Tips 4 min. read

5 things you need to know when traveling to China

5 things you need to know when traveling to China

Before traveling to China, you might have an idea in your mind of what the experience will be like. You may expect to discover ancient temples, join massive crowds along the Great Wall, and you probably expect that you’ll also be eating a lot of rice. But for everything you expect China to be, the country is likely to hit you with a few surprises. It certainly did for me. The following are 5 China travel tips you need to know — the things the guidebooks generally don’t tell you.

English is not widely spoken

If there’s one thing that Western travelers take for granted, it’s that English will be widely spoken in other countries (I don’t personally speak a second language either, so I’m the same). But you shouldn’t expect English in China, so I recommend brushing up on your charades.

While I would usually recommend that travelers to a new country learn a couple of key phrases in the local language (mainly as a sign of respect), “Chinese” is not a single unified language – there are many different dialects. It’s nice to say ni hao (hello in Mandarin Chinese), but even this varies wildly depending on local dialect.

My best China travel tips would be to use a translation device, like MESAY or the Google Translate app, to make use of body language, and travel with a pen and notepad; when I found that I couldn’t communicate (which was a lot of the time), I relied on my masterful drawing. (Anyone who has seen me draw might argue that ‘masterful’ is a stretch).

Cash is preferred

It’s very rare that I travel with cash these days; from airport taxis to souvenirs, you can almost always rely on Mastercard or Visa. But not in China. While more and more businesses are accepting credit cards, you’ll find that these are only upscale restaurants and large hotel chains.

Most of the hotels we stayed at didn’t accept credit cards, and it’s important to note that they do not accept any type of foreign currency. I also found out the hard way that ATMs very rarely accept foreign cards; while international ATMs can be found in all major cities, we were traveling through the remote countryside, so it’s very important that you exchange currency before arriving.

China travel tips — VPN China
You WILL need a VPN to get online

Perhaps the most important of all China travel tips — if you plan on using the internet in China, you might be surprised to find that sites like Facebook, Twitter, Instagram, and even Google are blocked. They call it the ‘Great Firewall’ of China, and if you want to get around this government censorship, you have to use a China VPN.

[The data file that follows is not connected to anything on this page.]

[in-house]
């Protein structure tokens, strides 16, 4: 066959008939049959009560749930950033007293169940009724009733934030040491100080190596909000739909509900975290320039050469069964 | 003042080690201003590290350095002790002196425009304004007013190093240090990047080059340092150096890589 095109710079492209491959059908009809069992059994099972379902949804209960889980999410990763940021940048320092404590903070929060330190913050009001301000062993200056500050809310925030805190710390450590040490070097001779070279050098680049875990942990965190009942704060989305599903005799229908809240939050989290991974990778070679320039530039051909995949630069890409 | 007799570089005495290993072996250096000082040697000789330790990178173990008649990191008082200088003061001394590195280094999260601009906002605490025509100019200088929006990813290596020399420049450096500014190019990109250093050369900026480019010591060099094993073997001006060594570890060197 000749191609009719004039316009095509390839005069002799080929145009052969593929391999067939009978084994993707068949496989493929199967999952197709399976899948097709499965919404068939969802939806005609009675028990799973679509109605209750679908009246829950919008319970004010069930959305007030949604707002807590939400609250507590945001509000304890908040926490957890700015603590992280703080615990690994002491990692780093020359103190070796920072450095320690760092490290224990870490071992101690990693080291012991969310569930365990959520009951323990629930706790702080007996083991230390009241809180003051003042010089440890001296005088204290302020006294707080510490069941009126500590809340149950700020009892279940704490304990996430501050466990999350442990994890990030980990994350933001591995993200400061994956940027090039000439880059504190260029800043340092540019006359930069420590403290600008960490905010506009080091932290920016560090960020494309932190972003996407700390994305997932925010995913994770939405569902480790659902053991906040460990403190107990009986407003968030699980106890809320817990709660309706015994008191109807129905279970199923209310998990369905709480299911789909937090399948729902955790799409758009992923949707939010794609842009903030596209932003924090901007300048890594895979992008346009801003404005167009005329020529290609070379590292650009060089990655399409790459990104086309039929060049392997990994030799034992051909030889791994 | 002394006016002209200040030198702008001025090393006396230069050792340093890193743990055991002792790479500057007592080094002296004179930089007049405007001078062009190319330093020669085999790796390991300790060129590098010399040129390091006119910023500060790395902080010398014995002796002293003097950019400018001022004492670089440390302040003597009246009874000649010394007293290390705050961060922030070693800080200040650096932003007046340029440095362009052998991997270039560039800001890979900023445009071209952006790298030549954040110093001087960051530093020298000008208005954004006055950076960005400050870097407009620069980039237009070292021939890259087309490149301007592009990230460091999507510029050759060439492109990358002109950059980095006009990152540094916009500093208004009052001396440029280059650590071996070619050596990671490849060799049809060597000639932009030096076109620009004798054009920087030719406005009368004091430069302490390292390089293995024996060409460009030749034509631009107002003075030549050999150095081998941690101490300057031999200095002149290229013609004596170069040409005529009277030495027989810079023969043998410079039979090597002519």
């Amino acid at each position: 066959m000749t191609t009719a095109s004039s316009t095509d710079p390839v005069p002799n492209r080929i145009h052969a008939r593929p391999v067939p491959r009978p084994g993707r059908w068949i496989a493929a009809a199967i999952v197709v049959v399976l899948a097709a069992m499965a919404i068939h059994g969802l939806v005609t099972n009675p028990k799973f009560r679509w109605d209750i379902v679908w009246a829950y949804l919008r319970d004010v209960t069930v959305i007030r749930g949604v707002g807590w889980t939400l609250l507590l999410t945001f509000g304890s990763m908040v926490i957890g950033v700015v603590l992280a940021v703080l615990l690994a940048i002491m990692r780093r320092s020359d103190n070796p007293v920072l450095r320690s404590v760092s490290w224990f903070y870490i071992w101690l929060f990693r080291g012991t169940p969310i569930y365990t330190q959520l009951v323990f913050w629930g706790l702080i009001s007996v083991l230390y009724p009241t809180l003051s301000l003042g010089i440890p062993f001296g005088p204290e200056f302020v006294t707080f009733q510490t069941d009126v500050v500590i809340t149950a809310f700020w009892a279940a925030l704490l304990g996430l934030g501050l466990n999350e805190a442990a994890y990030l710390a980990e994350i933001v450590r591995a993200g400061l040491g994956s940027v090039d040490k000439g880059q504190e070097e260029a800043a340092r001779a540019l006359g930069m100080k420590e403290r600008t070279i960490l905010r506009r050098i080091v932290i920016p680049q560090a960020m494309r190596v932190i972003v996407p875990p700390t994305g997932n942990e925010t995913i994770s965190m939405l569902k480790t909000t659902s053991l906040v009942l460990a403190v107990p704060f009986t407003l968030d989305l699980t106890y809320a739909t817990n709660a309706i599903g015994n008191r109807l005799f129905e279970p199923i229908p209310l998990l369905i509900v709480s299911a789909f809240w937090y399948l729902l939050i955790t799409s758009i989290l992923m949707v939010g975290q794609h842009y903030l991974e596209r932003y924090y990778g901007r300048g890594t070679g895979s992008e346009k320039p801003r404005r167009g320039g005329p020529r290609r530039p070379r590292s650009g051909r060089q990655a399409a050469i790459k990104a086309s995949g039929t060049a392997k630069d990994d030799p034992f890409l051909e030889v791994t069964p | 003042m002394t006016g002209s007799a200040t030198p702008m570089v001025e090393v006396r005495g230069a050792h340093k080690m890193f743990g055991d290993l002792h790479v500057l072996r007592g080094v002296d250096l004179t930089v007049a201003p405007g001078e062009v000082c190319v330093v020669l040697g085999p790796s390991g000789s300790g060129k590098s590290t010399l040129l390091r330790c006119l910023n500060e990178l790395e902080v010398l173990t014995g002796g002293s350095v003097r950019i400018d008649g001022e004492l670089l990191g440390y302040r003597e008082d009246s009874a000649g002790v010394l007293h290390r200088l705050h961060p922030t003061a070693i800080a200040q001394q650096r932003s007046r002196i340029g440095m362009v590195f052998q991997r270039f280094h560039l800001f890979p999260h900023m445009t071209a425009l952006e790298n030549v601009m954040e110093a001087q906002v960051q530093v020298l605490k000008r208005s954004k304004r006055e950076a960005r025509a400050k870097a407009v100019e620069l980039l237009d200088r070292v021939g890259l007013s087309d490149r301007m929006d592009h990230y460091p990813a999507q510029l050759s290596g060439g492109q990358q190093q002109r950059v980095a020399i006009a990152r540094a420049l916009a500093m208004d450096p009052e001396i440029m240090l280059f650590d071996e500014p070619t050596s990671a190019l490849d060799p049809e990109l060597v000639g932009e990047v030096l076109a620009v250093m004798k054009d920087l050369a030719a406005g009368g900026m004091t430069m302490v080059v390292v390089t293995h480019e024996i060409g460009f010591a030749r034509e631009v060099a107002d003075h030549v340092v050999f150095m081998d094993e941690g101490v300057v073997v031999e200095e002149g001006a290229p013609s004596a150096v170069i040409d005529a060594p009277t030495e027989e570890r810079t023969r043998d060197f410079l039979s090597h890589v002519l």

I relied on Hotspot Shield VPN religiously while traveling through China, which works because it routes your internet traffic through its secure server located in a different country. This bypasses any censorship. But it’s important to know that not all VPNs are equal – many don’t work in China, hence I always choose Hotspot Shield as I know it’s reliable and secure.

Always travel with toilet paper and hand sanitizer

One thing many people worry about when visiting Asia is the idea of using a squat toilet, though I was pleasantly surprised that the toilets I encountered in China were mostly Western. That said, the thing you should be concerned about is the lack of toilet paper, as most Chinese toilets do not provide this.

Fortunately, I’m in the habit of always traveling with toilet paper and hand sanitizer, but I quickly ran out in China, being the only member of my bus tour who had any. As far as China travel tips go, yes, this is an important one to remember.

China travel tips — VPN China
The Chinese love taking photographs

While tourism to China has seen significant growth, Western tourists still aren’t very common, especially once you get outside the big cities. Locals are fascinated by Western tourists, so don’t be surprised if people ask to have their picture taken with you; by the end of two weeks in Qinghai, we felt like quite the celebrities.

The Chinese love to take photographs, and they’re so incredibly friendly. If you find that they are staring at you, or trying to take a sneaky photo, remember that this is out of admiration; try to meet their stares and offer a smile. You’ll likely make them very happy.

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